I am sitting in the visiting area of the SCI Mahanoy prison in Frackville, Pa., on a rainy, cold Friday morning with Mumia Abu-Jamal, America’s most famous political prisoner and one of its few authentic revolutionaries. He is hunched forward on the gray plastic table, his dreadlocks cascading down the sides of his face, in a room that looks like a high school cafeteria. He is talking intently about the nature of empire, which he is currently reading voraciously about, and effective forms of resistance to tyranny throughout history. Small children, visiting their fathers or brothers, race around the floor, wail or clamber on the plastic chairs. Abu-Jamal, like the other prisoners in the room, is wearing a brown jumpsuit bearing the letters DOC—for Department of Corrections.

Abu-Jamal was transferred in January to the general prison population after nearly 30 years in solitary confinement on death row and was permitted physical contact with his wife, children and other visitors for the first time in three decades. He had been sentenced to death in 1982 for the Dec. 9, 1981, killing of Philadelphia police officer Daniel Faulkner. His sentence was recently amended to life without parole. The misconduct of the judge, flagrant irregularities in his trial and tainted evidence have been criticized by numerous human rights organizations, including Amnesty International.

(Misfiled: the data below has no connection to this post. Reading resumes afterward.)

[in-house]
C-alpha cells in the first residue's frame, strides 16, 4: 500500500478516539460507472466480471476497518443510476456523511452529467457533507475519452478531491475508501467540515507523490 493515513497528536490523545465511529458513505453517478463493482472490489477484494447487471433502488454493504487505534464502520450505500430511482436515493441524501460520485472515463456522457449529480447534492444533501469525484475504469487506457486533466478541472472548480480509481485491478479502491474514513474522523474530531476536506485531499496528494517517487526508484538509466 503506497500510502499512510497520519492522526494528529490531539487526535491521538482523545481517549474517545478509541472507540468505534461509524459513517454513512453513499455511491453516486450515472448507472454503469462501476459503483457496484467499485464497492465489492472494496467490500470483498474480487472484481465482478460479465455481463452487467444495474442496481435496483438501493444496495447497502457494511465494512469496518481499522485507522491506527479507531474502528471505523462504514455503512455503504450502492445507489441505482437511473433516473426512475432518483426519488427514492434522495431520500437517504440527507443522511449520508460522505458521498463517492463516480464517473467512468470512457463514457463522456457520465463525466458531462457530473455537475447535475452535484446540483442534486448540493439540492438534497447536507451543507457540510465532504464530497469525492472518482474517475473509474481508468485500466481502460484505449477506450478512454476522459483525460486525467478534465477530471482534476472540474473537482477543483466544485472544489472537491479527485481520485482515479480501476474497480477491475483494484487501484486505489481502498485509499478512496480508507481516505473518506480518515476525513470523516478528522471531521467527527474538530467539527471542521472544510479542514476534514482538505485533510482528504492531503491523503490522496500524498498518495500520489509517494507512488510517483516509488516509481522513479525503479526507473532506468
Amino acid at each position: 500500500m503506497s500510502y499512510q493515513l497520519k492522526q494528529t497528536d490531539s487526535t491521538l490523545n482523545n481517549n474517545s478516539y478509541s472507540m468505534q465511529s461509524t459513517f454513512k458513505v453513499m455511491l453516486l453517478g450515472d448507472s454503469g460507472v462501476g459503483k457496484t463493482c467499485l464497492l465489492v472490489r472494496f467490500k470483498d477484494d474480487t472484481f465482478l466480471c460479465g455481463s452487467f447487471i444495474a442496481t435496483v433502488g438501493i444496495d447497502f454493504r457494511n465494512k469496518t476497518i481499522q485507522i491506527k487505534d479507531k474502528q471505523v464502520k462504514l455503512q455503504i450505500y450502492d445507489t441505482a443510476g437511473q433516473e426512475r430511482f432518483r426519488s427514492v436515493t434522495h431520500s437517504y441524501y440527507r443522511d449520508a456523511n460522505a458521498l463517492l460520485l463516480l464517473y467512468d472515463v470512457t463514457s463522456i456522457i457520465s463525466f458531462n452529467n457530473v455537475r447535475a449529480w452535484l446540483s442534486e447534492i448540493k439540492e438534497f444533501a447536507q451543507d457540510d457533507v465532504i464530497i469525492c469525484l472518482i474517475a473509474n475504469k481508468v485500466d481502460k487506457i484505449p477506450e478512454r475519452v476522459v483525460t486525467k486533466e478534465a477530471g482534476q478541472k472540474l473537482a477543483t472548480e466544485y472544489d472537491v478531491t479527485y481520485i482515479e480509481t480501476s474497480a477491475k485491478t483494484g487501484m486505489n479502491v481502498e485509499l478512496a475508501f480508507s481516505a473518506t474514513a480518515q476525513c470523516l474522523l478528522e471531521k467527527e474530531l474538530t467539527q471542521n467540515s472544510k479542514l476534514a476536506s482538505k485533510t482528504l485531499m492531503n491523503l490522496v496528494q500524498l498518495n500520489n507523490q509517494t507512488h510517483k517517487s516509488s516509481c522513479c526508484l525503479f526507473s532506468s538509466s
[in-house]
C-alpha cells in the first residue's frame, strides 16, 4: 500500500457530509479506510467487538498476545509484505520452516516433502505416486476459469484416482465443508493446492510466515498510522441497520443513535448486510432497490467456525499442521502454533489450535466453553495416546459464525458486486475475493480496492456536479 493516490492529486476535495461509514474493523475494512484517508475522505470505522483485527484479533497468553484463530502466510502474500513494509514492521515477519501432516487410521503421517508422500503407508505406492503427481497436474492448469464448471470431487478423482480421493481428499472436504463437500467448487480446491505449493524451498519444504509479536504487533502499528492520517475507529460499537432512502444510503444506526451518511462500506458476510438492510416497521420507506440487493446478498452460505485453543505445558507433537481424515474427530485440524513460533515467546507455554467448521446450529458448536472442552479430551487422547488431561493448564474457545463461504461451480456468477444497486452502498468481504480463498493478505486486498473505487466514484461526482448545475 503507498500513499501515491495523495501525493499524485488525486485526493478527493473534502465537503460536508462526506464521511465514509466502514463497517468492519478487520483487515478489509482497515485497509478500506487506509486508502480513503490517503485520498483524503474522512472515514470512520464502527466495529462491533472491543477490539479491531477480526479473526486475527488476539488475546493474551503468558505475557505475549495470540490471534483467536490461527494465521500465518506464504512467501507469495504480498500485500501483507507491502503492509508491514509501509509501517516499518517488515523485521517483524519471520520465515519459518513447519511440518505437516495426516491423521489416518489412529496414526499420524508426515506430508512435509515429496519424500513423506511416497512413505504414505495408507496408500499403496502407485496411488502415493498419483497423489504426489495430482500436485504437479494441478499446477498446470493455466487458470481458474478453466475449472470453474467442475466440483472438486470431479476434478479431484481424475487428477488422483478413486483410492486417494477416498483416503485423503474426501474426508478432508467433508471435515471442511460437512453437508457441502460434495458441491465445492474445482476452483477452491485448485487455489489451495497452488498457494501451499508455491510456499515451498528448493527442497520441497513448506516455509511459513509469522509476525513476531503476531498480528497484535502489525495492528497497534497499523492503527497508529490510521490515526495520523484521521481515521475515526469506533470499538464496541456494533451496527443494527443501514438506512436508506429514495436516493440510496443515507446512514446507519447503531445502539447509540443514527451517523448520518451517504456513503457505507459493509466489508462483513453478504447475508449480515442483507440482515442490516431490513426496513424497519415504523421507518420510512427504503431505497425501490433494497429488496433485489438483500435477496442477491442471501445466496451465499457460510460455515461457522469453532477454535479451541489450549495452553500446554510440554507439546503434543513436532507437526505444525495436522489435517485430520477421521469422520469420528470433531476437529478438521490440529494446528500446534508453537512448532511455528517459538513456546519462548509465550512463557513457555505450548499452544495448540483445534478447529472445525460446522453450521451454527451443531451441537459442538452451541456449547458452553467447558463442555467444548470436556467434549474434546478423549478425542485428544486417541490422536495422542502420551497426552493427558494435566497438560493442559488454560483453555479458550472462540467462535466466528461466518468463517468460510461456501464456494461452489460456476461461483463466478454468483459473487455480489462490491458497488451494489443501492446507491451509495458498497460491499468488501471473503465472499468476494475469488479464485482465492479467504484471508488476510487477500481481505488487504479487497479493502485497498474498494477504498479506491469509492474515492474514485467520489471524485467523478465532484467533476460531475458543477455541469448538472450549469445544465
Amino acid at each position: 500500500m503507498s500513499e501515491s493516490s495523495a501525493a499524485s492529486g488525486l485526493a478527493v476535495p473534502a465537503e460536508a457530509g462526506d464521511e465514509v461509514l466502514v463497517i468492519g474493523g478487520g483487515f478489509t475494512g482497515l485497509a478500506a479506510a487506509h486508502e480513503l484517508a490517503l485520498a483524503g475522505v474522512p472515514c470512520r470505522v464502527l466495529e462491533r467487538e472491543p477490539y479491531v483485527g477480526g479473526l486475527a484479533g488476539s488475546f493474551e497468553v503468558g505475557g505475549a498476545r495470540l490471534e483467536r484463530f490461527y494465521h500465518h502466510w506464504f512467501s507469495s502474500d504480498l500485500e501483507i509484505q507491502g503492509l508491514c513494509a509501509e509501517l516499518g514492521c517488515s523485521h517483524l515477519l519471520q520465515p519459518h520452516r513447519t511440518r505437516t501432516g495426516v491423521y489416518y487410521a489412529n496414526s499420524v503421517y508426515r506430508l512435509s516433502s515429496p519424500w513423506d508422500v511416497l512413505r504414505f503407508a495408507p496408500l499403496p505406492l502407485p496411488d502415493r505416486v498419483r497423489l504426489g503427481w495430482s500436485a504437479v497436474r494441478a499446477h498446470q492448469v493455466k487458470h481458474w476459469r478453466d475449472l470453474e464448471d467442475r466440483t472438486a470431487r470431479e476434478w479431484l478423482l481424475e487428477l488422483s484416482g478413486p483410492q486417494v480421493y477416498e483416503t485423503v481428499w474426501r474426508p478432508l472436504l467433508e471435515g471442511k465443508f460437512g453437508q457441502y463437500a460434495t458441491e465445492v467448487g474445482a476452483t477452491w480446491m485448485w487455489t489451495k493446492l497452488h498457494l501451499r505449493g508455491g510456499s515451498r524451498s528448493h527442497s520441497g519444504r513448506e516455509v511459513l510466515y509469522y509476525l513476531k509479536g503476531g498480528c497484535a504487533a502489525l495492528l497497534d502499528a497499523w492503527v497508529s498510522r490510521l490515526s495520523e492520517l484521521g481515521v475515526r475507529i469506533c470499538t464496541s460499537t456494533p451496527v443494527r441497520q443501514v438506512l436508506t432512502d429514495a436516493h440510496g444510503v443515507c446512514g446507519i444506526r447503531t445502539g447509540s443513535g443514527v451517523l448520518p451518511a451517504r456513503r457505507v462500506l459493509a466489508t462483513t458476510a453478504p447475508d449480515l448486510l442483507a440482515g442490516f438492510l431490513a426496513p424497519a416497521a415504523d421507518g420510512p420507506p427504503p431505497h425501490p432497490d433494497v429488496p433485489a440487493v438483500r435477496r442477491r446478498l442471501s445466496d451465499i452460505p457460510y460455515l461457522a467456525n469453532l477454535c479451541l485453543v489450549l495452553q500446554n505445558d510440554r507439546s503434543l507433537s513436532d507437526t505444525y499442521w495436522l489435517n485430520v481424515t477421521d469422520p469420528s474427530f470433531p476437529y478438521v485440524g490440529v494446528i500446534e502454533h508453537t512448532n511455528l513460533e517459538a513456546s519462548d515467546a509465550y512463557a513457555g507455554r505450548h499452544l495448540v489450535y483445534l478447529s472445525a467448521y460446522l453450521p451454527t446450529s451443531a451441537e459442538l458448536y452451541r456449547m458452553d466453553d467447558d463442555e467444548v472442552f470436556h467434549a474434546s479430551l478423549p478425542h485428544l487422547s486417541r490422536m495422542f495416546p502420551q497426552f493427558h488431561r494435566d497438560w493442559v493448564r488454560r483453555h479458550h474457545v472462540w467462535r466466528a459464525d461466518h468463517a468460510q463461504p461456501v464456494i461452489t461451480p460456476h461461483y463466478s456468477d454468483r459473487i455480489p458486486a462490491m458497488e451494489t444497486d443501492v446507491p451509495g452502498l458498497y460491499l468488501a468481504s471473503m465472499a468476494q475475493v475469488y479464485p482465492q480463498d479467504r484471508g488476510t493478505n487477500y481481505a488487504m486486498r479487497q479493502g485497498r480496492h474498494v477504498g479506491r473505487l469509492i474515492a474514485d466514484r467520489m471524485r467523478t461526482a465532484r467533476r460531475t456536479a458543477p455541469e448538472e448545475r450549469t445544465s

Abu-Jamal, who was a young activist in the Black Panthers and later one of the most important radical journalists in Philadelphia, a city that a few decades earlier produced I.F. Stone, has long been the bête noire of the state. The FBI opened a file on him when he was 15, when he started working with the local chapter of the Black Panthers. He was suspended from his Philadelphia high school when he campaigned to rename the school for Malcolm X and distributed “black revolutionary student power” literature.